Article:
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Path analysis for selection of drought tolerant sugarcane genotypes through physiological components
- da Silva, Paulo Pedro, Soares, Lailton, da Costa, João Gomes, da Silva Viana, Luciana, de Andrade, Júlio César Farias, Gonçalves, Eduardo Rebelo, dos Santos, João Messias, de Souza Barbosa, Geraldo Veríssimo, Nascimento, Velber Xavier, Todaro, Adriana Reis, Riffel, Alessandro, Grossi-de-Sa, Maria Fatima, Barbosa, Márcio Henrique Pereira, Sant’Ana, Antônio Euzébio Goulart, Neto, Cícero Eduardo Ramalho
- Industrial crops and products 2012 v.37 no.1 pp. 11-19
- clones, drought, drought tolerance, environmental factors, experimental design, field capacity, genotype, greenhouses, humidity, photosynthesis, plant growth, selection index, soil water regimes, stomatal conductance, sugarcane, sugarcane soils, water stress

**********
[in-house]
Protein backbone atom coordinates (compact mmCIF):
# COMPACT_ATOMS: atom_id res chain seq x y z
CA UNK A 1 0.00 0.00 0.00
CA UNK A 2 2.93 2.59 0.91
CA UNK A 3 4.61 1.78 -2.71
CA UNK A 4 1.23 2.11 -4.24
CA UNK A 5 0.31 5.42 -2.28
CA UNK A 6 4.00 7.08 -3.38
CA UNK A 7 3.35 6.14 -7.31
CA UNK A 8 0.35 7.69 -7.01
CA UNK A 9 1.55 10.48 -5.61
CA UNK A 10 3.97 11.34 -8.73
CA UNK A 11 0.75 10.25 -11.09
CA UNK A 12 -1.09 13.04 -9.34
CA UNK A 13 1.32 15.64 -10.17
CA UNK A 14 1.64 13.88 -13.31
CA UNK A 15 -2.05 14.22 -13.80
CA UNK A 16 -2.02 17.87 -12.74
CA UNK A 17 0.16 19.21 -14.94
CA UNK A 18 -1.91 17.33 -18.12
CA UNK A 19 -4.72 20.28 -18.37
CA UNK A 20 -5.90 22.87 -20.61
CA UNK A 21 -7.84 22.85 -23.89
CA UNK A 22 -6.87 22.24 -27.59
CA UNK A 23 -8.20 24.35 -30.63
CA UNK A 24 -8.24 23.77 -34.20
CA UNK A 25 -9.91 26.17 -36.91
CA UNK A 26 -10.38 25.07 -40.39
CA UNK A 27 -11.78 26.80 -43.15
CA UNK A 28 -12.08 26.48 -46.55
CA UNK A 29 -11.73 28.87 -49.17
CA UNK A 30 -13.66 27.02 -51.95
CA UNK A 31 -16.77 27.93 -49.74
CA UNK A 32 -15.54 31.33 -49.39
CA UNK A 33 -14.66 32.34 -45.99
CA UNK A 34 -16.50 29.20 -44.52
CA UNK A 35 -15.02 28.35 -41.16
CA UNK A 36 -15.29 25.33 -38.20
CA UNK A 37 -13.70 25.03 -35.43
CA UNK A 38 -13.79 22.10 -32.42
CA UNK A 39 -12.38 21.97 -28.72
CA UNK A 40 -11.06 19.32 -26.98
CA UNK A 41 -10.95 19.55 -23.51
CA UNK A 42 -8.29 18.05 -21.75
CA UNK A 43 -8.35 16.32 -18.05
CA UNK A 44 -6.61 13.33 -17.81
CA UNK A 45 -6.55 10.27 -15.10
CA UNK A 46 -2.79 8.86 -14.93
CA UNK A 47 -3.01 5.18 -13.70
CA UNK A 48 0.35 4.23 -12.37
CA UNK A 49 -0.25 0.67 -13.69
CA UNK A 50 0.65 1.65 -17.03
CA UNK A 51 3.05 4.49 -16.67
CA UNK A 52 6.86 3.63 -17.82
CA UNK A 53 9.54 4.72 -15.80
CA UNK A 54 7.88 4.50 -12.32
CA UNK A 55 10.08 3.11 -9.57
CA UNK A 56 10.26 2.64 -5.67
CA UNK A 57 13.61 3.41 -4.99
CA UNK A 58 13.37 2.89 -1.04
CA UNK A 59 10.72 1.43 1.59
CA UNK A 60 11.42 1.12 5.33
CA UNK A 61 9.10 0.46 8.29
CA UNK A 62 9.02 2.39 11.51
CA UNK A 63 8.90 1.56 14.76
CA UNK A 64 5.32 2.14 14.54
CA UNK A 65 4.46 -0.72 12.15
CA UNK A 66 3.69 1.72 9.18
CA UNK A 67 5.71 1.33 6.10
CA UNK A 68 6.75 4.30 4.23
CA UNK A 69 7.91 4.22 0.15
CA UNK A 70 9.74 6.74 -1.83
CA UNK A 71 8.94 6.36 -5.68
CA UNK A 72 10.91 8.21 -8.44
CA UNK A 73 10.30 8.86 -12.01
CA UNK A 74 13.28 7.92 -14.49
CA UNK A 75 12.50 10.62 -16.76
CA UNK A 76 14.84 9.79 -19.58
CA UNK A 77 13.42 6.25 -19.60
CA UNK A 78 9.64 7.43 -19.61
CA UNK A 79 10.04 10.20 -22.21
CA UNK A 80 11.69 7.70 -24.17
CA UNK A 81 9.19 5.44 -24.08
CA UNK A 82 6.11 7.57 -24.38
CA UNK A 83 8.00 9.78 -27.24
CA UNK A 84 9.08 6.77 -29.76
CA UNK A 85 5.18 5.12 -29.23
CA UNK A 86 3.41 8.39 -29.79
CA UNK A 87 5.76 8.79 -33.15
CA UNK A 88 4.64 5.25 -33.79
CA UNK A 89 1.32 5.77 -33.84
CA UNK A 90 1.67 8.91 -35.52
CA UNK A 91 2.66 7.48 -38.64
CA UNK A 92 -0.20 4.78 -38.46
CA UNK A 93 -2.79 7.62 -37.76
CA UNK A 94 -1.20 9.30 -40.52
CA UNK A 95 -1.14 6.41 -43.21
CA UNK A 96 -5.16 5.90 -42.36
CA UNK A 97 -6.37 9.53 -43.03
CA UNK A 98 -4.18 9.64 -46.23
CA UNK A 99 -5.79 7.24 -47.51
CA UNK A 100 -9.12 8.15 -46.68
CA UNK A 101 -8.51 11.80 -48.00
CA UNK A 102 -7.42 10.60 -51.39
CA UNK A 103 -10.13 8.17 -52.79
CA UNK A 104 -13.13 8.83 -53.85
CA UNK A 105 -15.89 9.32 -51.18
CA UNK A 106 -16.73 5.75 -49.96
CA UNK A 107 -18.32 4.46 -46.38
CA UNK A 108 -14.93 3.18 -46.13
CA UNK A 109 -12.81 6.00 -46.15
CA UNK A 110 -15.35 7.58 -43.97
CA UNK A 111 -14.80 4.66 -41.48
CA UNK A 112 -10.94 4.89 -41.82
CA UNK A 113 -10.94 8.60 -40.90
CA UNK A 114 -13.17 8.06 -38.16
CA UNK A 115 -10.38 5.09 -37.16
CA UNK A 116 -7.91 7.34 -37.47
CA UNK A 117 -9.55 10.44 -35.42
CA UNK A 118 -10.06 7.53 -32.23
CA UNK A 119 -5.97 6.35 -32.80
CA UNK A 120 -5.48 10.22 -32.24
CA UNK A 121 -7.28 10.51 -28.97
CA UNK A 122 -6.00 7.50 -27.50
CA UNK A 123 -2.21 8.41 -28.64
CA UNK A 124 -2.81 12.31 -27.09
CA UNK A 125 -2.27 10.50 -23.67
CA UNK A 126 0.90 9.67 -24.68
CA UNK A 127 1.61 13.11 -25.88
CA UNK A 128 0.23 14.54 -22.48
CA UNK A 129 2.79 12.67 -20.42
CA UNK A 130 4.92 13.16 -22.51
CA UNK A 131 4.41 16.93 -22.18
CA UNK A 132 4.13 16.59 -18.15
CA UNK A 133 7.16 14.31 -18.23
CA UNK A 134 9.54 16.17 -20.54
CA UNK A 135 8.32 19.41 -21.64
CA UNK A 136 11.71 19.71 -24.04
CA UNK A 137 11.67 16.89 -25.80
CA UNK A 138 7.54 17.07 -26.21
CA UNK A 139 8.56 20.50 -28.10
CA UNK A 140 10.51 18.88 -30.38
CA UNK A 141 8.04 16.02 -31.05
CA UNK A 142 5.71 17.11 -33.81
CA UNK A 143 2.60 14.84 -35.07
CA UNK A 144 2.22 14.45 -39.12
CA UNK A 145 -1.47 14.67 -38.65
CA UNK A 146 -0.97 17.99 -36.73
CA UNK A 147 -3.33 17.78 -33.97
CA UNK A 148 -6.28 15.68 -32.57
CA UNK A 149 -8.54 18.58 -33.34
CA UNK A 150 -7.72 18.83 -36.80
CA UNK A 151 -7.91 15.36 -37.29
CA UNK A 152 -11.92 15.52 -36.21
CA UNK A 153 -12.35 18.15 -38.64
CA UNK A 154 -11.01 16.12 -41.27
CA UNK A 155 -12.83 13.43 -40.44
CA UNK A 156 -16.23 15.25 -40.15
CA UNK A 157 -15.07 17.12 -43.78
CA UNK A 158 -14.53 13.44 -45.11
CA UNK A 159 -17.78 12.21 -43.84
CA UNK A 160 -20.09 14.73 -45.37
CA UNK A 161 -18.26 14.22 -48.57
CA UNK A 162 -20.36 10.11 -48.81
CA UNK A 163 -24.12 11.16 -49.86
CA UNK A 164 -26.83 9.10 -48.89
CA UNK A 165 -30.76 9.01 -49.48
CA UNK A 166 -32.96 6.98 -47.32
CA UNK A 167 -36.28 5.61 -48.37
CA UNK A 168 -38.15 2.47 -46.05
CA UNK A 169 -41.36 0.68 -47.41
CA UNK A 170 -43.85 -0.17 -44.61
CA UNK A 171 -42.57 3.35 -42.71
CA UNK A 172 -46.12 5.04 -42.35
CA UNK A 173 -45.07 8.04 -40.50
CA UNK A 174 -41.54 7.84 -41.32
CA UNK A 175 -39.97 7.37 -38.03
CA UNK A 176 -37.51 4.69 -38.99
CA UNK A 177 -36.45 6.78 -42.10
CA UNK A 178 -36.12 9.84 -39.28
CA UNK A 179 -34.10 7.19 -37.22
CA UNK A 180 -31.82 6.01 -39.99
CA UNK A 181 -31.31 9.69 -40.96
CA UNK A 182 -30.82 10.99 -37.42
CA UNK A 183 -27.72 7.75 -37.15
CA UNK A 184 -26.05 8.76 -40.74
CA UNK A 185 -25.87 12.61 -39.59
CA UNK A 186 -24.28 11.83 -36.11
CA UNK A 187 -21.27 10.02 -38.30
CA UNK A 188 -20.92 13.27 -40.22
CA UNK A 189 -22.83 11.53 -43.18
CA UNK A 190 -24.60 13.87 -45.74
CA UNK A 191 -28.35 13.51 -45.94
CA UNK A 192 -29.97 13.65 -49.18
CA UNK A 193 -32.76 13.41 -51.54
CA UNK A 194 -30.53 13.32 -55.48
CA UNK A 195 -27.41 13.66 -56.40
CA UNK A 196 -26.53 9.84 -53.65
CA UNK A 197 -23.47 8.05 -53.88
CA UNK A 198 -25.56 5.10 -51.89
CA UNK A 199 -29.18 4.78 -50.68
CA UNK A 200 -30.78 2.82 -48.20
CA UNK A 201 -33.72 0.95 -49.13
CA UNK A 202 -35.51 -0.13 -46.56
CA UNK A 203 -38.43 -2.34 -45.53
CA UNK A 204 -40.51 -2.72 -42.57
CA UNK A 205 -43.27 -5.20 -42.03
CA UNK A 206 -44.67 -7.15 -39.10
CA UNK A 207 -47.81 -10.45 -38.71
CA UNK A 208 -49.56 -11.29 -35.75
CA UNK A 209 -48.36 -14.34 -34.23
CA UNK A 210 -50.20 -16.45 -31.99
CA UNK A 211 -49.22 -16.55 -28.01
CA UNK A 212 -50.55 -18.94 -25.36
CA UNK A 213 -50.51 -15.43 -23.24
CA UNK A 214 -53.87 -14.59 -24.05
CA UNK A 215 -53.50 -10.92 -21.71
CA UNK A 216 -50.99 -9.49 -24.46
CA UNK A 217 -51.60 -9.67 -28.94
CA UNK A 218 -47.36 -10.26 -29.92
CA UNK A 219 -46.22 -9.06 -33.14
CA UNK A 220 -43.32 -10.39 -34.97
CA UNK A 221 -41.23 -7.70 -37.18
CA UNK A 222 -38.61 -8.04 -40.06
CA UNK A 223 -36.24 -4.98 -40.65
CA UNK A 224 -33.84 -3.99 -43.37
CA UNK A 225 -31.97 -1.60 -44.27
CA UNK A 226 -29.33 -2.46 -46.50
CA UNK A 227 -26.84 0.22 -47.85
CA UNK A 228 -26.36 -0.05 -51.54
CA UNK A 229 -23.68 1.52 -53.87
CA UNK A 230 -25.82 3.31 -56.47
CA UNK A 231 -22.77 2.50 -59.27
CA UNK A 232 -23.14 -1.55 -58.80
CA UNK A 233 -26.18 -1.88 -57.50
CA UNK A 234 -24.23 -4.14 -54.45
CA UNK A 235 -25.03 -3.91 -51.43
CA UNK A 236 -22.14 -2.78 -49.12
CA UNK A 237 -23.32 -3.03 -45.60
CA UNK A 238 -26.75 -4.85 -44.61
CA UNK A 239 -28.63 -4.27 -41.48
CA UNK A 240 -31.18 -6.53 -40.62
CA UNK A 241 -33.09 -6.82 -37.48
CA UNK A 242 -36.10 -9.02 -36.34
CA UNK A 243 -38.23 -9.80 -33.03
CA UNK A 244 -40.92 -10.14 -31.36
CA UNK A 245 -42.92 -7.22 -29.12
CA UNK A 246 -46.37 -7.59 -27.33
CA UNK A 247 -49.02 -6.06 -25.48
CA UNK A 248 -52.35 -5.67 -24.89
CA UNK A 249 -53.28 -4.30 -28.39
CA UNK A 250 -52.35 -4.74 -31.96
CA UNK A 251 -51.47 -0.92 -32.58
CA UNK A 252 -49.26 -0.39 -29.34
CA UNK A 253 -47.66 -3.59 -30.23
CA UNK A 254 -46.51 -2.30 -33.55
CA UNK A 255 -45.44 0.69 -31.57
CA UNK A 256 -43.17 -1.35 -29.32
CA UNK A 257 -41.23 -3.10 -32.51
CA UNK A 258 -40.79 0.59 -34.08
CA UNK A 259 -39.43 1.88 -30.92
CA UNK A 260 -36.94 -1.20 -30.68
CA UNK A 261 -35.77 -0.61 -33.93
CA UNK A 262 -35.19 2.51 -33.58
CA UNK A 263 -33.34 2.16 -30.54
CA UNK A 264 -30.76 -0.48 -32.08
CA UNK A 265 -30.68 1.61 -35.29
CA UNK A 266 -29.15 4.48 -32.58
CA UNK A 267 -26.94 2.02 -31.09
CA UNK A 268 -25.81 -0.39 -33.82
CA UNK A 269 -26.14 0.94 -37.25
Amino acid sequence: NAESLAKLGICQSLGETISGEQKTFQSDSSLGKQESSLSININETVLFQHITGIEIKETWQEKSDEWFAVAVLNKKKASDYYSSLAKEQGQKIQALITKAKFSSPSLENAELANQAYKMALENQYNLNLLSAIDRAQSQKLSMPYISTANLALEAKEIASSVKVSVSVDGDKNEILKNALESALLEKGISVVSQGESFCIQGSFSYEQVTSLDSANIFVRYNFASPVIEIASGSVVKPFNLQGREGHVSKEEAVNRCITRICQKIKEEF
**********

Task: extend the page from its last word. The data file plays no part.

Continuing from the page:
- Water deficit is among the main environmental factors limiting agricultural productivity of sugarcane in Northeast Brazil by affecting virtually every aspect of plant growth, with consequent reduction of the agro-industrial productivity of this crop. This study aimed to use path analysis to evaluate the physiological components of sugarcane under two water conditions, with photosynthesis as the basic variable, in order to obtain subsidies that can help the genetic breeding of this crop by selection of superior clones with drought tolerance. The experiment was carried out in a greenhouse with a completely randomized experimental design, 4×2 factorial arrangements (four sugarcane genotypes×two soil moisture regimes: control, with 80–100% available water and stressed, with 0–20% water available) and with four replications. Each plot consisted of one pot with 12kg of substrate containing one plant. Treatments were maintained at a humidity close to field capacity with daily replacement of the evapotranspired water with a water supply for 66 days of cultivation for treatments under stress. Evaluations were conducted on the fourth day after severe water stress at 70 days of cultivation. Data from nine physiological variables were considered, with six of these being used in the model after exclusion of those that were contributing to multicollinearity. Variables used in path analysis were enough to explain the variation found in photosynthesis under both water conditions. Stomatal conductance, transpiration and the SPAD index should be considered as a priority in breeding programs for sugarcane aiming to get more productive and tolerant genotypes to water stress, and selection indexes should be used with due consideration of these variables to promote gains in photosynthesis.